In the case of trained flies, for all training protocols the distributions depended on the first odor choice (Figures 6A,C,E; χ2 ≥ 13.2, P ≤ 0.033, 6 df). A higher percentage of flies stayed in the first and the second odor when it was the unpunished odor (Figures 6A,C,E, class 0 odor change; yes P < 0.01, 1 df; class 1 odor change; yes P < 0.05, 1 df).

The fraction of mistaken flies that never left the punished odor during the test (Figures 6A,E, class 0 odor change) likely underlies the effect of incorrect first choice on the evolution of scores during the test, especially for ARM-trained flies (Figure 5E). Initially mistaken flies were more numerous in ARM-trained flies than in EM-trained and LTM-trained flies (Figures 6A,C,E, class 0 odor change; respectively 24, 15, and 0% initially mistaken flies).

Flies leaving the punished odor (Figures 6A,C,E, class 1 odor change) after an incorrect first choice, were responsible for the fast increase in scores observed for all three types of conditioning, though this was to a lesser extent for ARM flies (Figures 5A,C,E). In ARM-trained flies, no avoidance of the punished odor was observed following the second odor change (Figure 6E, class 2 odor changes; yes P ≥ 0.30, 1 df). This could explain the stagnation of the score close to 0 after an incorrect first choice, and the decrease of the score after a correct first choice (Figure 5E). Similarly, EM-trained flies did not avoid the punished odor from the second odor change (Figure 6A, class 2 odor changes; yes P ≥ 0.20, 1 df). The conditioned response was present for a longer time in LTM-trained flies; it was only after the third odor change that flies no longer showed significant avoidance (Figure 6C, class 3 odor changes; yes P ≥ 0.10, 1 df). In LTM-trained flies, avoidance of the punished odor is therefore a more dynamic choice than in EM- and ARM-trained flies.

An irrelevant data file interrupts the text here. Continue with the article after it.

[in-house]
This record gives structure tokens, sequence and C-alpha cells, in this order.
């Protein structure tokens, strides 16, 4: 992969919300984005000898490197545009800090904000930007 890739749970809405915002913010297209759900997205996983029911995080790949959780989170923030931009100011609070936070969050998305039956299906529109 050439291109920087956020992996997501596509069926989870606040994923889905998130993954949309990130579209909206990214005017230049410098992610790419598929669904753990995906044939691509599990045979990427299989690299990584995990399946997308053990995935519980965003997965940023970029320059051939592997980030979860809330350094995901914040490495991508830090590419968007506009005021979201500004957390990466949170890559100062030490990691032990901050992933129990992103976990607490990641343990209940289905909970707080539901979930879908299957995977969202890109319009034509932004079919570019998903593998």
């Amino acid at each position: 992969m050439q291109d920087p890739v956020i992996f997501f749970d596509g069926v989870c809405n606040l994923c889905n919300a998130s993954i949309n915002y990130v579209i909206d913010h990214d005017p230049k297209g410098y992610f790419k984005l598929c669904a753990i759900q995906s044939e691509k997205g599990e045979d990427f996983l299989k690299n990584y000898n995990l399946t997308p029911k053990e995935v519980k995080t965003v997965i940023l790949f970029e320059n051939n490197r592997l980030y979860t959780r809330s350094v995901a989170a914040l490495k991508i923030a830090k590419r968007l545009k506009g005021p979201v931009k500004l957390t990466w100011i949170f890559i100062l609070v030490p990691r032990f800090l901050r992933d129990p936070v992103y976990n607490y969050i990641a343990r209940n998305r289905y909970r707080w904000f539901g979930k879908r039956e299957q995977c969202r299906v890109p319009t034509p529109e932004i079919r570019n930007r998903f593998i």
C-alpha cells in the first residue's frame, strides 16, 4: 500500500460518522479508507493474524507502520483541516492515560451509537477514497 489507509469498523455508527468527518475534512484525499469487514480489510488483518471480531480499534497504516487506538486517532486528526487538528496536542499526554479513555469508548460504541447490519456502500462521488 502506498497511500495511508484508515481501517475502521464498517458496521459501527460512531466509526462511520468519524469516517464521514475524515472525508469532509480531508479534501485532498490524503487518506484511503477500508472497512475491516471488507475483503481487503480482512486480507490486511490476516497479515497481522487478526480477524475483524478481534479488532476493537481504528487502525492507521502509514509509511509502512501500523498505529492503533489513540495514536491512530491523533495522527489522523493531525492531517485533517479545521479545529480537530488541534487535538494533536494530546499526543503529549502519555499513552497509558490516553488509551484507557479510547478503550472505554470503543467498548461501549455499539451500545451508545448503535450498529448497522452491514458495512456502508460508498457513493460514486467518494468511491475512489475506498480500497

Locomotor Activity During the Test

Locomotor activity decreased through the duration of the test, as indicated by the significant increase of resting time after 1 min of test, in both trained flies and their respective controls (Table 2; 1st minute vs 2nd + 3rd minute; Wilcoxon test, P < 10−4). This decrease in locomotor activity explains the limited mean number of odor changes (Table 1), and the fact that individual memory scores reach a plateau from 1 min of test (Figure 4).

TABLE 2
www.frontiersin.org

Table 2. Evolution of the time spent at rest during the test.

When in the punished odor, EM- and LTM-trained flies spent less time resting than the corresponding control flies (Table 3). This difference was not observed in ARM-trained flies. This result shows that decreased resting in the punished odor is a component of the conditioned response of EM- and LTM-trained flies.

TABLE 3
www.frontiersin.org

Table 3. Proportion of time spent at rest.

Control flies spent equivalent time resting in both odors. In contrast, flies of the three conditioned groups appeared to spend more time resting when in the unpunished odor than when in the punished one (this could not be statistically tested because only a portion of the flies visited both odors, thus data were either dependent or independent according to the fly’s behavior). This time spent in the unpunished odor also tended to be higher in EM-, LTM-, and ARM-trained flies than in their corresponding control, but this was not significant despite large sample sizes. Altogether, these data provide no clear evidence that aversive conditioning increases the time spent resting in the unpunished odor.